The Albany Academy
Jeff attended the Albany Academy, a small country day school in the capital of New York State. The Academy was an old and venerable institution organized in a military style. In his senior year, Jeff was an officer of the battalion. He was also a jock, lettering Varsity Football and Track.
Most of the boys went on to Ivy League colleges in the East, but a setback in the family fortunes put private college beyond Jeff's reach. Instead he enrolled at Indiana University, but found himself adrift on a vast campus amidst thousands of students. He dropped out and landed in the army.
Good Wars, 'Bad War' Three Who Spoke Out
#1 While a young cadet at
the Albany Academy, Jeff, who lived in the suburbs, used to
occasionally stop over and hang out at a classmate's nearby house
after school. Over a couple of years, he became friends with Chuck's younger
sister -- just friends.
When I located her in San Francisco several years ago -- now Lesley Hughes DiCamillo -- we talked a long time, and she spoke of Jeff having been quite gregarious yet very private and solitary. Lesley mentioned an enduring fond memory of him:
I was sitting on the couch in the living room and could see out the picture window. It was a beautiful sunny day, and there, coming up the walk, was Jeff whom I hadn’t seen in a couple of years. He was wearing civilian clothes, was very laid back, and never mentioned being in the army. That vision of him walking by himself stayed with me a long time.
#2 I always marveled at how Jeff found his way to radical politics. We had both been raised in the same home within an apolitical family. And we both went to a military school – uniforms, daily drill, marching in patriotic parades -- hardly fertile ground for political activism as I wrote several years ago. A very conservative place
Brother Jeff went to a small country-day school called the Albany Academy. A very old institution with some historically distinguished grads like Melville the novelist, Joseph Henry the scientist, Learned Hand the jurist – the Academy was a very conservative place. Conservative in the older sense that favored tradition and regarded askance any but minimally incremental change.
I preceded Jeff in the Class of ’53, he was Class of ’60, both of us under the reign of the long serving headmaster, Harry E. P. Meislahn, a man of a certain age and considerable size, a crusty Princetonian with much gravitas who at weekly chapel read the Old Testament from a massive podium resembling the prow of a great whaling ship.
#3 During the summer after Jeff died, I heard from a number of his friends. They wrote very personal letters recounting fond memories of years spent with him at the Albany Academy – on the parade ground, in the sports arena, along the party circuit. A long message from his very good friend, Jeff Albert, was notable.
An Ear for the Significant Absurdity
I had another long session with Jeff after he returned from overseas. We rapped all afternoon into evening – his energy, breadth of comprehension, and dedication had become awesome. His army stories were extremely funny (some were fantastically, grotesquely funny, and you knew they were true – he had a terrific ear and eye for the significant absurdity).
Yet implicit in his stories was a tremendous concern for individuals, American and Oriental, and fine compassion for the EM’s and even for the hard-core lifers, the muddled bureaucrats, and the cool technocrats he was satirizing.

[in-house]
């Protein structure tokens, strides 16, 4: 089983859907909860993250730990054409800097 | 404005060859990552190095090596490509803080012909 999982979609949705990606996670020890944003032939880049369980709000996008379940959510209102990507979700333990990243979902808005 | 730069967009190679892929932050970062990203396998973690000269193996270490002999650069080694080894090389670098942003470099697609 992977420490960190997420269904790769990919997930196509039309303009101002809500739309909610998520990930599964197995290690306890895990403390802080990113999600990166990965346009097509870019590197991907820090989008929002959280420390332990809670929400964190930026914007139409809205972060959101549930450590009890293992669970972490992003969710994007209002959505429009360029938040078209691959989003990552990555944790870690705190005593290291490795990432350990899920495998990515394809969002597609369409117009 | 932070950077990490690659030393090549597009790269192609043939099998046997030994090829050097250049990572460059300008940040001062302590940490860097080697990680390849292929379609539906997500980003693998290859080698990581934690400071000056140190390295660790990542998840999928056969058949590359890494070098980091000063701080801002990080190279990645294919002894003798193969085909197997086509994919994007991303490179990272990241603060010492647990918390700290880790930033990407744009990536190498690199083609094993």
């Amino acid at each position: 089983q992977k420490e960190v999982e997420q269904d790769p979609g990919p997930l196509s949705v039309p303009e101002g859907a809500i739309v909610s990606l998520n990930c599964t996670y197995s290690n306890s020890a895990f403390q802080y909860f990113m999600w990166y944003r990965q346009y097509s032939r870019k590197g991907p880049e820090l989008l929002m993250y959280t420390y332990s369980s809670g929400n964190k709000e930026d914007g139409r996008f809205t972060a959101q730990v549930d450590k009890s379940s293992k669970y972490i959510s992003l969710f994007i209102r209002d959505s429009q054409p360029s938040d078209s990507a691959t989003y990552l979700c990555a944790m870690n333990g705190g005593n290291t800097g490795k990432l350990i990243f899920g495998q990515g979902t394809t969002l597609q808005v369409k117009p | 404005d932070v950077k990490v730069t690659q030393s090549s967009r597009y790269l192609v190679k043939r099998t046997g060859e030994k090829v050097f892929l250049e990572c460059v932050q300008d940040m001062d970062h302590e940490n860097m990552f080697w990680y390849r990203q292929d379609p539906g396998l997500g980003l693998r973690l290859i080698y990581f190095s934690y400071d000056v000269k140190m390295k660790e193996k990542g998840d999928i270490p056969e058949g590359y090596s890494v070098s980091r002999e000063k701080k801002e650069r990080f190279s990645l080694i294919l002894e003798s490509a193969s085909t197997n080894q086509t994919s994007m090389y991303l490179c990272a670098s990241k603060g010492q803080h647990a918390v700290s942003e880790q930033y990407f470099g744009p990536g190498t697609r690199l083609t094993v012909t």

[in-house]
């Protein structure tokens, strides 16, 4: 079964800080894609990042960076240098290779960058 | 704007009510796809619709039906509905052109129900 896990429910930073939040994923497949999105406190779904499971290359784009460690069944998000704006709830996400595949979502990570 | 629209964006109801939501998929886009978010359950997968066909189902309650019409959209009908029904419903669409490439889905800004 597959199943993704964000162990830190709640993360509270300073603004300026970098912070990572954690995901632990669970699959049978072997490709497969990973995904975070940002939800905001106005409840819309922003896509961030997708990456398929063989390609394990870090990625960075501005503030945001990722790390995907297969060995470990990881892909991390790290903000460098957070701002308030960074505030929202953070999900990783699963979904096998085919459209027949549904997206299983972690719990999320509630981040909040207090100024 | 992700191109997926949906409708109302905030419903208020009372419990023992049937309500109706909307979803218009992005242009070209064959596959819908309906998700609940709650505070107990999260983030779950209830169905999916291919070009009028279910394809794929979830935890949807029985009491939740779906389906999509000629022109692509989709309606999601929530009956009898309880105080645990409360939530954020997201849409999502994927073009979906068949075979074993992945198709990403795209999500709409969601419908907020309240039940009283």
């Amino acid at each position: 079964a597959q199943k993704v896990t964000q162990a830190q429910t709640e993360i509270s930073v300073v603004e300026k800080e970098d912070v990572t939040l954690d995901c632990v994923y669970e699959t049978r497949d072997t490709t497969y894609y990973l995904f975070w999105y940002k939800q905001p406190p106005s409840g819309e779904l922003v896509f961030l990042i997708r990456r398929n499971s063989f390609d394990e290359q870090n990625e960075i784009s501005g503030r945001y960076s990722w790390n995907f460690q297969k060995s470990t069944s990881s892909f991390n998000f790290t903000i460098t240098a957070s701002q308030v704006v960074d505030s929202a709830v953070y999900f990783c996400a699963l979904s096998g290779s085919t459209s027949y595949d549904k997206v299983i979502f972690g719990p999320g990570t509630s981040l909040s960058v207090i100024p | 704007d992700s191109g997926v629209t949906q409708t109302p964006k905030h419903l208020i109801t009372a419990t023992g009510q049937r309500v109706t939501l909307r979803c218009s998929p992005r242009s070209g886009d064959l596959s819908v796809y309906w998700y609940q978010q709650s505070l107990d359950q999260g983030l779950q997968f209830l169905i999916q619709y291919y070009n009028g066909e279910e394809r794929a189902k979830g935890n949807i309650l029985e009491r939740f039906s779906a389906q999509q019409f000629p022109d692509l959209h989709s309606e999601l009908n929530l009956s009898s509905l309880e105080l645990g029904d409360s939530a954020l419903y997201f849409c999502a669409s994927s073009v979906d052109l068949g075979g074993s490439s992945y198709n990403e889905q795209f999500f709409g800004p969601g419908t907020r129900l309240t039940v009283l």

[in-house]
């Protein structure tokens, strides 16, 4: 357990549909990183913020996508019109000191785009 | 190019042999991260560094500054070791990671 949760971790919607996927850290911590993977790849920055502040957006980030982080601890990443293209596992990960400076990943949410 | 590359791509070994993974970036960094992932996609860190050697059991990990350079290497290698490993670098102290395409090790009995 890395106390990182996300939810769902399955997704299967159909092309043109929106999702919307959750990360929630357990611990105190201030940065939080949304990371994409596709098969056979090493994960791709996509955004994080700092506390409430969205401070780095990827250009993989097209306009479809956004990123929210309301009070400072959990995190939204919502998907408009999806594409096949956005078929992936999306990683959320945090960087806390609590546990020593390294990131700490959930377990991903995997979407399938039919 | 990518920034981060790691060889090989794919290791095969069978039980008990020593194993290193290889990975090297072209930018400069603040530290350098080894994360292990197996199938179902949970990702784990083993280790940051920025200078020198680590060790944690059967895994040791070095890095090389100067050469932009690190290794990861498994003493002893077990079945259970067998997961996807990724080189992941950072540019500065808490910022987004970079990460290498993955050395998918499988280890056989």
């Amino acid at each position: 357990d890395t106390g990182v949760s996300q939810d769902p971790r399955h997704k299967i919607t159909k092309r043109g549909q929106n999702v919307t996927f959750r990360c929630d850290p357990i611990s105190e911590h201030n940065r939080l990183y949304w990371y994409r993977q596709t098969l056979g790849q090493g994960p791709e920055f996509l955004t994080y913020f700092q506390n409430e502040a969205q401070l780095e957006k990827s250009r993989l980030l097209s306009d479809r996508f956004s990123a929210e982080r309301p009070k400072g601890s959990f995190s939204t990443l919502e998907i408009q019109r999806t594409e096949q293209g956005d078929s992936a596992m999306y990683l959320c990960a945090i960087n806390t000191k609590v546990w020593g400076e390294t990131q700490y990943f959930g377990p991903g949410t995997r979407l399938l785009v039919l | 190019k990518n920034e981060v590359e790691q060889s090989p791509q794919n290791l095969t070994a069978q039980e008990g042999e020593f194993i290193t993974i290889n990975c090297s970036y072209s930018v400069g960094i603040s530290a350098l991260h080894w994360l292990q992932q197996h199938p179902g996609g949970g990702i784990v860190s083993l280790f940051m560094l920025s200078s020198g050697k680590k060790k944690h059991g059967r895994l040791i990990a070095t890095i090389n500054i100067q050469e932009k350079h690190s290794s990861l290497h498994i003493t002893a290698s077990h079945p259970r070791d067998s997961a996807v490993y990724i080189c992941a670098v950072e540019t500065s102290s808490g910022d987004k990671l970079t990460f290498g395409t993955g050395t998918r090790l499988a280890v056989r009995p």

That’s something I remember about him from the Academy too. He could always, with humor, take the sting out of the authoritarian inanities, and thereby make accommodations to them less painful for us, and, when possible, opposition to them more humane.
#4 The Albany Academy was not strictly speaking a military school, but it had a military structure. Jeff and I wore uniforms, marched, drilled, and held rank in the school’s battalion. Every year, especially in the post-war period, one or two boys would go on to West Point.
Two Years in Combat
Heath Twichell ’52 entered the Albany Academy in 1948 when his army officer father returned from post-WWII Germany to head the ROTC program at RPI. Graduating in 1952, Mr Twichell went on to West Point – graduating in the top 5% of his class, beginning a distinguished career as an infantry officer and retiring as a full colonel.
His duties included various staff and command assignments in the United States, Germany, and Vietnam, where he spent two years in combat.
#5 When Jeff’s father’s business failed, he felt he had lost his sense of place, and most definitely a feeling of security. The tumult in his personal life adversely impacted his senior year at the Albany Academy, and contributed to his troubled freshman year in college, culminating in his dropping out.
However, he was not alone in his early troubles. Two of classmates and good friends had similar rocky first year experiences.
A Very Early ‘Sabbatical’
Jon was in the sense of the English public schools, ‘first boy’ at the Academy. The faculty selected him to lead the cadet battalion, he captained the swimming team, edited the school paper, and was cum laude. Off he went to Harvard but it was rocky experience and by the end of freshman year, the university recommended he take a year-long ‘sabbatical’ to find himself.
Jonathan did find himself, took a Harvard BA, went on for an advanced degree, and eventually founded a national company.
Another Jeffrey, a charismatic young man, had a similar record at the Academy, starring in football, selected as a cadet captain, and earning cum laude. Jeffrey headed for Princeton where drug problems plagued him and he dropped out.
After a many-year struggle with addiction, he regained control of his life, earning a Master’s in Social Work, eventually co-authoring a scholarly book on overcoming addiction, and serving as a lecturer at the Harvard School of Public Health.